On January 2, 1991, defendant was brought to trial on the four counts charged in the indictment dated July 18, 1990. On January 7, 1991, at the close of the government's case, two counts against defendant were dismissed for lack of evidence. On January 10, 1991, a jury found defendant guilty of one count of possession of cocaine with intent to distribute, 21 U.S.C. § 841(a), and one count of conspiracy to possess cocaine with intent to distribute, 21 U.S.C. § 846, 21 U.S.C. § 841(a)(1). If the prior convictions charged in the information are valid, defendant's most recent conviction will probably lead to a sentence of life in prison without possibility of release pursuant to section 841(b)(1)(A).
On April 24, 1991, defendant filed papers in which he challenged his 1987 cocaine-related conviction. Defendant alleged that he was convicted pursuant to a plea of guilty, that he did not speak or understand the English language at the time, that he was not provided with an interpreter and that consequentially he did not knowingly and voluntarily enter into his plea of guilty as is required under the cases of Boykin v. Alabama, 395 U.S. 238, 23 L. Ed. 2d 274, 89 S. Ct. 1709 (1969) and In re Tahl, 1 Cal. 3d 122, 81 Cal. Rptr. 577, 460 P.2d 449 (1969).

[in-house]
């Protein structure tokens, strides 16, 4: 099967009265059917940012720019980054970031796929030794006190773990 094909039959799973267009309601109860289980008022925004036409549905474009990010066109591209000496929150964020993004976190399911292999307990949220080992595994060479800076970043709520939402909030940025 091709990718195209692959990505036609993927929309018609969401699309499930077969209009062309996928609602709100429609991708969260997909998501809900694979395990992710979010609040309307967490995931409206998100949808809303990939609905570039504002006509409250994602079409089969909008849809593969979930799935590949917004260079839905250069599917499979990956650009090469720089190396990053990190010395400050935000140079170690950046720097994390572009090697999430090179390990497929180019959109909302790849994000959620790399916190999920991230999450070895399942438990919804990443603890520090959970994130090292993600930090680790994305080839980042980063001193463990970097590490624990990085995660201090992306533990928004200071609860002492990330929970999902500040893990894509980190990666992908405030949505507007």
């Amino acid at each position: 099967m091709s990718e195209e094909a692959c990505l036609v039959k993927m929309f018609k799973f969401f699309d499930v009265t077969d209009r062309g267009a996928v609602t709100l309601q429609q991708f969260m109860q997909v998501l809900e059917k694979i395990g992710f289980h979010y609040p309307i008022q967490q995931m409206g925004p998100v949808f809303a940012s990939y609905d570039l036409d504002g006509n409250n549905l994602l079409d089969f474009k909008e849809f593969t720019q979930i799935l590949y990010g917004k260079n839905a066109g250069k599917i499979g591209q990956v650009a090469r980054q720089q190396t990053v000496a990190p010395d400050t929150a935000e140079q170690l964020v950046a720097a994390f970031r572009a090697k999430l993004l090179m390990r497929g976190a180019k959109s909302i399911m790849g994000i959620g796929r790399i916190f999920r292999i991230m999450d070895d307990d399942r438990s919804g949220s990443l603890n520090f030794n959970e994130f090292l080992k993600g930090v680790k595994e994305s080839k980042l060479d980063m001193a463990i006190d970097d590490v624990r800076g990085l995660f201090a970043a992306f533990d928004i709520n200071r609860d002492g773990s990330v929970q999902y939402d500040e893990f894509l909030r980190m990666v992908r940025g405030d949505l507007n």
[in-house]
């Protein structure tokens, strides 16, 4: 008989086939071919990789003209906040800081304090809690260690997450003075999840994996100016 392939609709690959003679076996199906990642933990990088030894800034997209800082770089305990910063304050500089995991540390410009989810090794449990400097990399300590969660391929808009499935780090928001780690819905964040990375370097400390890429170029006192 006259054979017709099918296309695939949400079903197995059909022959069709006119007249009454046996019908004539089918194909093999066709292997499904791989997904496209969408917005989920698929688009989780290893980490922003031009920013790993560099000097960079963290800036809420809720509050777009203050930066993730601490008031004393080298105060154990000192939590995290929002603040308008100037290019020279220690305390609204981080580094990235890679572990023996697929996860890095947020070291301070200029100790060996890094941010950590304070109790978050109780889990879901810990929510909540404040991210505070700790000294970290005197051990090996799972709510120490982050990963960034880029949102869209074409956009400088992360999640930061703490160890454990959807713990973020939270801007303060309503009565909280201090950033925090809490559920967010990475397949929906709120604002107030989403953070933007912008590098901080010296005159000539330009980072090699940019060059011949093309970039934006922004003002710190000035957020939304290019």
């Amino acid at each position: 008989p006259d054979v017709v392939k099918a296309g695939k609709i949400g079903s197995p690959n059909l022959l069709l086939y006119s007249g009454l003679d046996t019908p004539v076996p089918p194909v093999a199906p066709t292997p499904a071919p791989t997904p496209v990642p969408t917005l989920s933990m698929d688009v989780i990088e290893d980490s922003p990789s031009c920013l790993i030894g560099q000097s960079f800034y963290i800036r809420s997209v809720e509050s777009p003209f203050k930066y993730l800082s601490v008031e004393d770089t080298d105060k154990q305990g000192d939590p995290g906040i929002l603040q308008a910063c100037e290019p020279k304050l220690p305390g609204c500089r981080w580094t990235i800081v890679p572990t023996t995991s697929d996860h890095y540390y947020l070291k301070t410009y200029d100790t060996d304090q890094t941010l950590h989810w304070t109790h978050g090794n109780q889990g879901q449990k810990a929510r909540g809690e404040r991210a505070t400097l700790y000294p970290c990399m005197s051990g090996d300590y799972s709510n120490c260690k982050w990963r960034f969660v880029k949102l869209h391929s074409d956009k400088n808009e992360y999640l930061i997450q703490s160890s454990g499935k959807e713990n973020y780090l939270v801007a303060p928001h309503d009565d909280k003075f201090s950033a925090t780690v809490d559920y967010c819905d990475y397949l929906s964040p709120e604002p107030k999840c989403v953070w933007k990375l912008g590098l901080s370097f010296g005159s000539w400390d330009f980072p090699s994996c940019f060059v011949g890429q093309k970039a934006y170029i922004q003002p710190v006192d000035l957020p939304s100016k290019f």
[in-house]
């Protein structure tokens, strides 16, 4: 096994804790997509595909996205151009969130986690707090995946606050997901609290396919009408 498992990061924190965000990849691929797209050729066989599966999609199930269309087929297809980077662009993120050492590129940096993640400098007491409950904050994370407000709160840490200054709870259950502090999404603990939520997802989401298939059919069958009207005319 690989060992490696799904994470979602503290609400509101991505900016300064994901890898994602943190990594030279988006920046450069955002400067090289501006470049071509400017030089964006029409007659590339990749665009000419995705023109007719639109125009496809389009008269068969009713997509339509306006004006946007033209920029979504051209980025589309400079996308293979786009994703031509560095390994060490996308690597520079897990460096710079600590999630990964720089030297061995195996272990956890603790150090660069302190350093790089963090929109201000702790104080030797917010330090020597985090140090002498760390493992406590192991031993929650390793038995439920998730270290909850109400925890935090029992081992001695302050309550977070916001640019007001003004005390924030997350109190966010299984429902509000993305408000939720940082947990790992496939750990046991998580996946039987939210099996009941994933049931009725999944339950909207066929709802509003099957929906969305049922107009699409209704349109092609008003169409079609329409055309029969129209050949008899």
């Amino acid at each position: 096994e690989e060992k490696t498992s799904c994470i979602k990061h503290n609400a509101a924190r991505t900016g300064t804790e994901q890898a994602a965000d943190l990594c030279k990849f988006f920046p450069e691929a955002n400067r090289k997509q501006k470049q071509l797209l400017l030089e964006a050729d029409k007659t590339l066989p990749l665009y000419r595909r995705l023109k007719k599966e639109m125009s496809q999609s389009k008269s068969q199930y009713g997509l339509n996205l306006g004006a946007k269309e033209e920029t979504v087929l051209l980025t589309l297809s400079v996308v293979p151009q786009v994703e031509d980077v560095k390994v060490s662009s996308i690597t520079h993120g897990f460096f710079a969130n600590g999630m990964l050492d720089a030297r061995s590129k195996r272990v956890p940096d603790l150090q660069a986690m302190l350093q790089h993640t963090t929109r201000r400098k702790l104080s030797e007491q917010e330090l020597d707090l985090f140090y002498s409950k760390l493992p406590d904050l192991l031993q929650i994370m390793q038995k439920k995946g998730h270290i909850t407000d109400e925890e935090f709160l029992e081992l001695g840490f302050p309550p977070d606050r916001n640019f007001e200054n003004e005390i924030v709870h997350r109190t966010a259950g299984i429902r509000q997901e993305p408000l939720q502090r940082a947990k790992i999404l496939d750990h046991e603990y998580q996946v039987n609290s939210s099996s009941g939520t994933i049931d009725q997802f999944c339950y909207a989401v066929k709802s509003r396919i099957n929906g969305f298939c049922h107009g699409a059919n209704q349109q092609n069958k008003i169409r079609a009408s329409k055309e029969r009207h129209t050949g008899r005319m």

Defendant's claim triggers the provisions of Title 21 U.S.C. section 851 ("section 851") which sets forth the procedures under which one may challenge prior convictions that the government charges should be utilized to enhance punishment pursuant to Title 21 U.S.C. section 841(b)(1)(A). Unfortunately, section 851 is anything but a model of clarity. Title 21 U.S.C. section 851(c)(1) ("paragraph (1)") provides in pertinent part: